That might have been OK decades ago when moving a camera was expensive. With your set-up it's nothing. Do your whole thing with the overlay takes so you can make the core footage. Then get some more footage with your camera on "one" of you (playing drums or keyboards or even "watching" the band) and cut those into the other footage. It will make the video more interesting/exciting to the viewer. It's almost expected.

Good luck on the project. Let us know when it's done so we can see it.
 
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cgbier

macrumors 6502a
Jun 6, 2011
933
2
That's actually a thing I do with my summer interns every year to teach them synchronizing, basic motion effects, color matching, lighting, etc. It's always their first project: Interview yourself.

Technically, it is pretty simple, but you learn a lot in the effort.
 
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handsome pete

macrumors 68000
Aug 15, 2008
1,720
255
I'll second cgbeir's recommendation. That would be the best way for you to tackle it now, especially at your skill level.

Then as you get better you can experiment with roto, keying, and tracking.
 
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mBox

macrumors 68020
Jun 26, 2002
2,286
44
I'll second cgbeir's recommendation. That would be the best way for you to tackle it now, especially at your skill level.

Then as you get better you can experiment with roto, keying, and tracking.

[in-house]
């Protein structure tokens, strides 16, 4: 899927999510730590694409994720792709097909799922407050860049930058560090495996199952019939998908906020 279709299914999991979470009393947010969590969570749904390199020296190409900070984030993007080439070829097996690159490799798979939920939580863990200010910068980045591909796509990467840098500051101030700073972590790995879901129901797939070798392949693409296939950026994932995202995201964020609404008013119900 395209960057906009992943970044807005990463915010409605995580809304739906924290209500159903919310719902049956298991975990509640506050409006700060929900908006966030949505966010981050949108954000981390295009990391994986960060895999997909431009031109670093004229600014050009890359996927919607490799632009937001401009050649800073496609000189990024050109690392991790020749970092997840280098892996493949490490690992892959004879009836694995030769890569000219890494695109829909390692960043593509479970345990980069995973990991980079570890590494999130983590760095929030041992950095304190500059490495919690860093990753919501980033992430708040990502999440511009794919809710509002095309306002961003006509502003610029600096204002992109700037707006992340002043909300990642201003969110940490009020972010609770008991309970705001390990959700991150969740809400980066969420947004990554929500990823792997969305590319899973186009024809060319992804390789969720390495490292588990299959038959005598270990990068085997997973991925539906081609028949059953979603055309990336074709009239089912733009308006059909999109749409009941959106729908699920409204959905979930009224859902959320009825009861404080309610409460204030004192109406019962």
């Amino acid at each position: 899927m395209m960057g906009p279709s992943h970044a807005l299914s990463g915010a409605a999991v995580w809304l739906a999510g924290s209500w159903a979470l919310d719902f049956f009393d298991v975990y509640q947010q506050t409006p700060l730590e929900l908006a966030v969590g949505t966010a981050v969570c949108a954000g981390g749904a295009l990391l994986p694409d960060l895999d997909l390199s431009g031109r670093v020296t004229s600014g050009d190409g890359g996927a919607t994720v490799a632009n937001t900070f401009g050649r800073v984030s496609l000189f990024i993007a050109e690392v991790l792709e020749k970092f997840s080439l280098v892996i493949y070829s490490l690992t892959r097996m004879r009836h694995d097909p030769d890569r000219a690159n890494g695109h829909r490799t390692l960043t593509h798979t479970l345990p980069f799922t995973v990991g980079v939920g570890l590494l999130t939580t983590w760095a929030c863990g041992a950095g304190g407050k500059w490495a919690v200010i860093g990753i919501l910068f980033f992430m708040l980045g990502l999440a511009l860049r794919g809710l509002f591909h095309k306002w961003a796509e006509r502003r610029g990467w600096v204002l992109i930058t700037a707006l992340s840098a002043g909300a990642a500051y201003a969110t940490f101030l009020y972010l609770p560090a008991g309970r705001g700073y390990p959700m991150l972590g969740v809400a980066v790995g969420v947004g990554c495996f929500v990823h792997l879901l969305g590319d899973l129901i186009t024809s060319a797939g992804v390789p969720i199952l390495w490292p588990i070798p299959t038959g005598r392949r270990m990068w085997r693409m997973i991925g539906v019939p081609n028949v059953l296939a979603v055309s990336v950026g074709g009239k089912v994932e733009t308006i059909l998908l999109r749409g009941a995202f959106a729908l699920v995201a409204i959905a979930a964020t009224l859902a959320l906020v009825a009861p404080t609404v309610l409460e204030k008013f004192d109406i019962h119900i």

I like the killer queen one but yea for starters go with the Good/Bad version. Try and get all footage shot in the same light :) hard also if your dealing with natural unless you get an awesome sunny day.
 
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wonderspark

macrumors 68040
Feb 4, 2010
3,024
95
Oregon
I did this a long time ago with careful placement of the actor and a lot of masking using After Effects.

Camera on tripod, roll camera, then have actor play out all positions from start to finish in each area while the camera rolls.

In post, cut the shot into as many "clones" as you have on screen, and composite them all together in their own layers. Finally, get busy with the masks and drive yourself nuts. Every time the actor crosses a clone, you get to roto him out, but if you keep the guy from crossing any lines at the same time in the edit, you're golden.

Basically, it takes a lot of planning, blocking and practice for a good result.

The Killer Queen vid is very impressive on a couple levels (the guy seems to play all instruments, sings quite well, and he planned out his blocking pretty well) but also has obvious technical problems with the different color correction / lighting issues, and some pretty choppy rotoscope work. I'm also impressed the sync didn't become an issue, even if he just replayed the song quietly in the background and took care to edit it out / cover it up from his own voice recording. All it really needs is tighter roto work and some color correction.